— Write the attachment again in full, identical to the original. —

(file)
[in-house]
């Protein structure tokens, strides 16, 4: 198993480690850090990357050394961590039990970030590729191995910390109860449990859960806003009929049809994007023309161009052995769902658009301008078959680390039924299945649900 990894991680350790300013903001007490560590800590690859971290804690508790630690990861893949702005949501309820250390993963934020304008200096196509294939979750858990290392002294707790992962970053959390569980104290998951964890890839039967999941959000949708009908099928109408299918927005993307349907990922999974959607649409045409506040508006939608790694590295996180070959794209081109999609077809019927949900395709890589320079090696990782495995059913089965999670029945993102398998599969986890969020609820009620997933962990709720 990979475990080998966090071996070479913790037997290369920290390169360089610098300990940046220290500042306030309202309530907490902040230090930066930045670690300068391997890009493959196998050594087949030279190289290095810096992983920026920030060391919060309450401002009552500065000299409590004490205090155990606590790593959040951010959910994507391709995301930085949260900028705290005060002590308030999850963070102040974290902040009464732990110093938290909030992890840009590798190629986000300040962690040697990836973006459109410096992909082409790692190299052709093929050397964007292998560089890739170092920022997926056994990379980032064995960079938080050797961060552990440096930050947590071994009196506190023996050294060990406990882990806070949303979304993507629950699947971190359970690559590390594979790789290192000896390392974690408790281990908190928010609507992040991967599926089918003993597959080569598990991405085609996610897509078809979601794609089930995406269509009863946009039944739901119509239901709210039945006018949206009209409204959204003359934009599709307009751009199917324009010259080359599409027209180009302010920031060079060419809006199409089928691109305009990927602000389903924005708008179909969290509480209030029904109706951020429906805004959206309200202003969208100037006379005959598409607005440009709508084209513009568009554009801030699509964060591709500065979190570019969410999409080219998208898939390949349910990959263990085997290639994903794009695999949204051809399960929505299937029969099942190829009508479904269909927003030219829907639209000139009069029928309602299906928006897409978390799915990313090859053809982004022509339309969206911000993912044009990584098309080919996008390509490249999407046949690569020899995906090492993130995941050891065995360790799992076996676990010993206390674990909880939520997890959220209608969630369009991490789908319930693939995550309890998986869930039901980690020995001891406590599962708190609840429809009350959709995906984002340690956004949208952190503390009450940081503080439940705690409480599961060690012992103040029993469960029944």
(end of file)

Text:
[in-house]
């Protein structure tokens, strides 16, 4: 198993480690850090990357050394961590039990970030590729191995910390109860449990859960806003009929049809994007023309161009052995769902658009301008078959680390039924299945649900 990894991680350790300013903001007490560590800590690859971290804690508790630690990861893949702005949501309820250390993963934020304008200096196509294939979750858990290392002294707790992962970053959390569980104290998951964890890839039967999941959000949708009908099928109408299918927005993307349907990922999974959607649409045409506040508006939608790694590295996180070959794209081109999609077809019927949900395709890589320079090696990782495995059913089965999670029945993102398998599969986890969020609820009620997933962990709720 990979475990080998966090071996070479913790037997290369920290390169360089610098300990940046220290500042306030309202309530907490902040230090930066930045670690300068391997890009493959196998050594087949030279190289290095810096992983920026920030060391919060309450401002009552500065000299409590004490205090155990606590790593959040951010959910994507391709995301930085949260900028705290005060002590308030999850963070102040974290902040009464732990110093938290909030992890840009590798190629986000300040962690040697990836973006459109410096992909082409790692190299052709093929050397964007292998560089890739170092920022997926056994990379980032064995960079938080050797961060552990440096930050947590071994009196506190023996050294060990406990882990806070949303979304993507629950699947971190359970690559590390594979790789290192000896390392974690408790281990908190928010609507992040991967599926089918003993597959080569598990991405085609996610897509078809979601794609089930995406269509009863946009039944739901119509239901709210039945006018949206009209409204959204003359934009599709307009751009199917324009010259080359599409027209180009302010920031060079060419809006199409089928691109305009990927602000389903924005708008179909969290509480209030029904109706951020429906805004959206309200202003969208100037006379005959598409607005440009709508084209513009568009554009801030699509964060591709500065979190570019969410999409080219998208898939390949349910990959263990085997290639994903794009695999949204051809399960929505299937029969099942190829009508479904269909927003030219829907639209000139009069029928309602299906928006897409978390799915990313090859053809982004022509339309969206911000993912044009990584098309080919996008390509490249999407046949690569020899995906090492993130995941050891065995360790799992076996676990010993206390674990909880939520997890959220209608969630369009991490789908319930693939995550309890998986869930039901980690020995001891406590599962708190609840429809009350959709995906984002340690956004949208952190503390009450940081503080439940705690409480599961060690012992103040029993469960029944």